PS 9100:2002 Pharmaceutical Excipients - An Updated GMP Standard for Excipients Suppliers

Jan 01, 2003
Volume 15, Issue 1

An excipient is any starting material used in the formulation of a medicine that is not an active pharmaceutical ingredient (API). It can include constituents that are later 'lost' from the medicine, such as solvents. Excipients can have a range of effects on consumer acceptance, safety and the efficacy of medicines. These effects can be as basic as improving the organoleptic qualities of the medicine through to influencing its effectiveness during use.

Table I: Low level risks, potential consequences and associated foundation level GMPs.
Excipient controls Excipients are available from a wide range of sources and have a large number of applications, which presents a significant challenge to pharmaceutical companies. Once a manufacturer understands the potential risks to a product from excipients, it can develop a combination of inter-related controls both internally and for the supplier. Many manufacturers have developed their own protocols for assessing risks and then work with excipient suppliers to appropriately align the good manufacturing practices (GMPs) adopted in the supplier's facility.

Mistake prevention is the prime reason why stringent controls must be implemented. A pharmaceutical manufacturer must ascertain whether the supplier produces any other excipients that could be mistakenly mixed with, or substituted for, the intended material. The Haitian incident2 is a well-reported occurrence of a fatal mistake involving similar chemicals. At least 59 children died as result of being given paracetamol oral syrup in which glycerol had been partially substituted with the chemically similar but highly toxic diethylene glycol.

Defining controls Whereas pharmaceutical companies work within a highly regulated environment, the controls for starting materials are not clearly defined. The European Union (EU) Guide to Good Manufacturing Practice for Medicinal Products emphasizes the need for the control of purchasing starting materials. Regular audits of a manufacturer's quality system are a key consideration in the validation of reduced sampling of starting materials in Annex 8 of the guide. The UK Medicines Control Agency (MCA) also provides specific guidance on Certificates of Analysis. The International Conference on Harmonization (ICH) has recently given a clearer definition of API GMPs that are now internationally accepted and have been incorporated into EU GMPs as Annex 18.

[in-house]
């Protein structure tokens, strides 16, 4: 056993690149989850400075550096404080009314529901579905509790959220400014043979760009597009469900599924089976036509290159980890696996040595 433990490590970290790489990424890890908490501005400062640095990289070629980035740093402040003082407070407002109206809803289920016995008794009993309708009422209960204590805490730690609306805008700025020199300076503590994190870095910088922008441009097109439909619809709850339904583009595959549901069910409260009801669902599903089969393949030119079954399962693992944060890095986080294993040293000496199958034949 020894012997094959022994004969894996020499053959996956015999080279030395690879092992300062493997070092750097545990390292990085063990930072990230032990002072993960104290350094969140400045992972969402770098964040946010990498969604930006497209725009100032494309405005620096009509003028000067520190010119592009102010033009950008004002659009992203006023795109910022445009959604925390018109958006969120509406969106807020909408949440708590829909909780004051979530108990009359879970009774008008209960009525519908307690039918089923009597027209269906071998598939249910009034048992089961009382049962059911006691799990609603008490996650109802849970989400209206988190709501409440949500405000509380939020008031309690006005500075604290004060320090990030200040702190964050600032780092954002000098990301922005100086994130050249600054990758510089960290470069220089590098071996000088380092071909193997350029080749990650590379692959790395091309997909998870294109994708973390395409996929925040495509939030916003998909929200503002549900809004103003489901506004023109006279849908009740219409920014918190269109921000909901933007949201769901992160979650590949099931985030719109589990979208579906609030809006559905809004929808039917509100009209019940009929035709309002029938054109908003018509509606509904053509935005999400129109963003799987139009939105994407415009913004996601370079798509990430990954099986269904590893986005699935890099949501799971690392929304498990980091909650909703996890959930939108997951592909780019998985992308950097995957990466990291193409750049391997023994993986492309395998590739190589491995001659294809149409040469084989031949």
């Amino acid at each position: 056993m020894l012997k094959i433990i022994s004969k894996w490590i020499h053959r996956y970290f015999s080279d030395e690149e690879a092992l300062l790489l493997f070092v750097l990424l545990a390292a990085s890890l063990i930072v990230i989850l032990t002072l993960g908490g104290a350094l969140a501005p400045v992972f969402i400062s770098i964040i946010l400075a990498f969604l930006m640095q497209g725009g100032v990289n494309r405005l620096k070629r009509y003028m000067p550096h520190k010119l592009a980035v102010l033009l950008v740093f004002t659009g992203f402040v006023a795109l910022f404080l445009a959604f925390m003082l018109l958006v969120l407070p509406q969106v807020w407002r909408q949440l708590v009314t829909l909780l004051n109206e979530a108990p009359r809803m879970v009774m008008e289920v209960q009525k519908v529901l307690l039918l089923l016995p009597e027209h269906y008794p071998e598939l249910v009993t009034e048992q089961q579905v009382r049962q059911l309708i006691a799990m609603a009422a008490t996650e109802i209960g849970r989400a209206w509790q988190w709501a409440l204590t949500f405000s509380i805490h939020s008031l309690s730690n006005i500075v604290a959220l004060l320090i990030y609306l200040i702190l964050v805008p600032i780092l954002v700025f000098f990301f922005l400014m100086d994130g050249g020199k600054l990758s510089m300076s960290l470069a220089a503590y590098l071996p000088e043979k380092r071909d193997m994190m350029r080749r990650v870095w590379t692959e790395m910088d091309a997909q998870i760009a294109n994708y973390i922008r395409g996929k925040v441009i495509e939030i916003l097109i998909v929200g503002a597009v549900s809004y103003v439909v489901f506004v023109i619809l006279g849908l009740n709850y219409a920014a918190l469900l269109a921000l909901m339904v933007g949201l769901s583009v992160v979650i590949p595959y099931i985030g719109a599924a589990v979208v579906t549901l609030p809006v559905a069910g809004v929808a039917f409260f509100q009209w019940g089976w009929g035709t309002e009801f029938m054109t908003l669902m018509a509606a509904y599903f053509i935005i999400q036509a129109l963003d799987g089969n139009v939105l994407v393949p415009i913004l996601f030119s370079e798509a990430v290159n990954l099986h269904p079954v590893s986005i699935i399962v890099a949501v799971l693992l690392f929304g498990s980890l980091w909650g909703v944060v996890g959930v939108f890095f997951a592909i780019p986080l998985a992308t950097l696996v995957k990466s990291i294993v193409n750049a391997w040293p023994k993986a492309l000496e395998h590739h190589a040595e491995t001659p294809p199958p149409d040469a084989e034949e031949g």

The US Food and Drug Administration's (FDA's) Code of Federal Regulations 21 also examines the control of starting materials through specification, sampling and testing, although there are no references to control the manufacture of excipients. FDA has also accepted and issued ICH's API GMPs. However, the recent Compliance Program Guidance Manual,3 which covers system inspections, emphasizes that current good manufacturing practice (cGMP) regulations are not direct requirements for the manufacture of APIs, but act only as a guide.

Table II: Additional risks, potential consequences and associated intermediate level GMPs.
Need for GMPs During 1990, it emerged that a better definition of GMPs for starting materials was required. In response to this, the The Pharmaceutical Quality Group (PQG) developed and published a code of practice (CoP) for manufacturers of APIs and excipients. This CoP, together with two related CoPs for packaging materials, formed the basis for a third party certification scheme linked to the ISO 9000 international quality system standard. This CoP was revised during 1995 in line with the changes to ISO 9002:1994 and has been revised during the last year to align with ISO 9001:2000 and the increased GMP expectations of suppliers. The new document is PS 9100:2002 Pharmaceutical excipients4 and was launched in June 2002. In the standard, John Turner, representing the MCA, states that: "The quality of excipients is best assured by following appropriate GMPs."

Other organizations have also recognized the need to define "appropriate GMPs." The International Excipients Council (IPEC) introduced a guide in 1995, which was revised in 2001. The World Health Organization (WHO) is currently developing a voluntary certification scheme,5 which encompasses excipients and is linked to a set of defined GMPs. In addition, GMPs for food ingredients can be directly applied to pharmaceutical excipients; the most comprehensive of these is the Institute of Food Science and Technology GMPs.

PQG agrees with Anisfeld7 when he strongly argues that pharmaceutical manufacturers must know the manufacturing source of excipients, otherwise relevant controls cannot be implemented. He also maintains the importance of Certificates of Analysis. Certificates are a very important part of the supplier assurance process and most suppliers now provide them, but with varying levels of quality.

The PQG recognized the inconsistency, and in 1990 introduced a standard in the first edition of the CoP, which is now included in the latest standard (PS 9100:2002). This is coupled with associated requirements for traceability and communication throughout the supply chain in a section dealing with agents, brokers, traders, distributors, repackers and relabellers.

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